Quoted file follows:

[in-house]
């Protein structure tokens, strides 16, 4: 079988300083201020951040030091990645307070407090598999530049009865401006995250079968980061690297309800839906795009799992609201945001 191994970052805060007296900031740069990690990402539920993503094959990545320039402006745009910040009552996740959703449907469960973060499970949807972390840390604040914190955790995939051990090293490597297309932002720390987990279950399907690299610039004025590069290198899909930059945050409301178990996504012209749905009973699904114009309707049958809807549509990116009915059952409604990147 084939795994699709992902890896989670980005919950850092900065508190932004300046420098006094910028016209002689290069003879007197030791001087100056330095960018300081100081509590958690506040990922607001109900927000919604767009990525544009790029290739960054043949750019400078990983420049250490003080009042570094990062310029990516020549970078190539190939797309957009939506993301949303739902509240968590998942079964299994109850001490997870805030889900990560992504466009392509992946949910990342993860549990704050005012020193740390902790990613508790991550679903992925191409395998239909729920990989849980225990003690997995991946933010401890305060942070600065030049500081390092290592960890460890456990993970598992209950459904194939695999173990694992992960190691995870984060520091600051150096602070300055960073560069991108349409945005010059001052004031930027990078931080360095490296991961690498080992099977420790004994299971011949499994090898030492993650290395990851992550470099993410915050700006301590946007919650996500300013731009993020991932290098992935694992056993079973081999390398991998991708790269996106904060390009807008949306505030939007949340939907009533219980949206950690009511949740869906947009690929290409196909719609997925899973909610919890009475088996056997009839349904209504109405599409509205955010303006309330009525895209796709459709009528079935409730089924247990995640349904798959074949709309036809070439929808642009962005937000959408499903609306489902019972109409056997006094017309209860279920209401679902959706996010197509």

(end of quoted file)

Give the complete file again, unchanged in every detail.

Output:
[in-house]
């Protein structure tokens, strides 16, 4: 079988300083201020951040030091990645307070407090598999530049009865401006995250079968980061690297309800839906795009799992609201945001 191994970052805060007296900031740069990690990402539920993503094959990545320039402006745009910040009552996740959703449907469960973060499970949807972390840390604040914190955790995939051990090293490597297309932002720390987990279950399907690299610039004025590069290198899909930059945050409301178990996504012209749905009973699904114009309707049958809807549509990116009915059952409604990147 084939795994699709992902890896989670980005919950850092900065508190932004300046420098006094910028016209002689290069003879007197030791001087100056330095960018300081100081509590958690506040990922607001109900927000919604767009990525544009790029290739960054043949750019400078990983420049250490003080009042570094990062310029990516020549970078190539190939797309957009939506993301949303739902509240968590998942079964299994109850001490997870805030889900990560992504466009392509992946949910990342993860549990704050005012020193740390902790990613508790991550679903992925191409395998239909729920990989849980225990003690997995991946933010401890305060942070600065030049500081390092290592960890460890456990993970598992209950459904194939695999173990694992992960190691995870984060520091600051150096602070300055960073560069991108349409945005010059001052004031930027990078931080360095490296991961690498080992099977420790004994299971011949499994090898030492993650290395990851992550470099993410915050700006301590946007919650996500300013731009993020991932290098992935694992056993079973081999390398991998991708790269996106904060390009807008949306505030939007949340939907009533219980949206950690009511949740869906947009690929290409196909719609997925899973909610919890009475088996056997009839349904209504109405599409509205955010303006309330009525895209796709459709009528079935409730089924247990995640349904798959074949709309036809070439929808642009962005937000959408499903609306489902019972109409056997006094017309209860279920209401679902959706996010197509």